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Comment & Response
November 2016

Extent of Resection and Survival in Glioblastoma Multiforme—Reply

Author Affiliations
  • 1Department of Medicine, University of Texas Southwestern Medical Center, Dallas
  • 2Department of Neurosurgery, Penn State Milton S. Hershey Medical Center, Hershey
JAMA Oncol. 2016;2(11):1509-1510. doi:10.1001/jamaoncol.2016.3812

In Reply We thank Dr Grasso and Drs Jabbour and Wion for their comments in response to our study and appreciate the opportunity to address the issues they raised.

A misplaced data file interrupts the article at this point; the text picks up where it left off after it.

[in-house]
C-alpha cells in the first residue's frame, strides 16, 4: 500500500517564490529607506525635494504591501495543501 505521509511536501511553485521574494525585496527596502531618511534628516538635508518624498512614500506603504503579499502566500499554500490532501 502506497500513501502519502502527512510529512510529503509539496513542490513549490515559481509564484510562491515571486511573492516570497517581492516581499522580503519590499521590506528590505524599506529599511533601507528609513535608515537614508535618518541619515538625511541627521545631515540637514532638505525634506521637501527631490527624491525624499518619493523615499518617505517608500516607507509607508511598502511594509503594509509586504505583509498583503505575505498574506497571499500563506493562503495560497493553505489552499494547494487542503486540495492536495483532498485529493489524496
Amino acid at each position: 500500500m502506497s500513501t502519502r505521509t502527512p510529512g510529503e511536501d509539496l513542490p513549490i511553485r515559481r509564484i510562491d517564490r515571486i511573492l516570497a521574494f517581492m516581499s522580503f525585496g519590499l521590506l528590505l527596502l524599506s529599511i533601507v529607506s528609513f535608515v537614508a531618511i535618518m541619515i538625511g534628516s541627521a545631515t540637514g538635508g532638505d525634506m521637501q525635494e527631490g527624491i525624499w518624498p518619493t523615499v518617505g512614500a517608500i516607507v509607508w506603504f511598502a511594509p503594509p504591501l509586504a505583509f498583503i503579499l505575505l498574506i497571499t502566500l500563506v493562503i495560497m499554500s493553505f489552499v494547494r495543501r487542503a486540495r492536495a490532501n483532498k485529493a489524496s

In response to Grasso, the goal of our study was to determine the strength of the evidence supporting an association between extent of resection (EOR) and survival, and to provide the most precise estimate of this association possible. While many neurosurgeons acknowledge this relationship, no formal, quantitative analysis previously existed, and articles examining the relationship between EOR and survival continue to be published as recently as earlier this year. Armed with the results of our study, we can hopefully conclude the debate and authoritatively state the relationship between EOR and survival. As noted in our article, we agree with Grasso on the importance of the article by Lacroix et al1; however, we were unable to include those authors’ data in our analysis because of how their data were presented. Fortunately, data from the patients in that study were included in an article published this year by the same group.2 Those data were captured in our analysis. Undoubtedly there are additional factors influencing the survival of patients with glioblastoma (GBM) beyond EOR; however, as Grasso points out, the consensus of nearly every article we identified, including the work of Lacroix et al,1 concluded that aggressive tumor resection independently confers enhanced survival to the entire population of patients with GBM. We did attempt to extract data regarding molecular characteristics of the tumor and performance status. Unfortunately, the state of the current literature precluded an analysis of the potential interaction of these factors with EOR. For these reasons, we advocate the establishment of a high-quality, international, prospective registry of patients with GBM that would collect this type of data and that would permit a rigorous analysis of these questions. We agree that surgical technique and technology have made greater EOR possible; however, both regression analysis and a subgroup meta-analysis of recent studies failed to show a difference in the relative risk of mortality based on date of study publication (eTable 2 in the Supplement). Additionally, although EOR was defined arbitrarily in the majority of studies included in our article, there was almost universal agreement that “gross total resection” required at least a 90% reduction in enhancement on postoperative magnetic resonance imaging, and many studies required no residual enhancement (100% reduction) (eTable 1 in the Supplement). We believe that this justifies combining these studies into a single meta-analysis.

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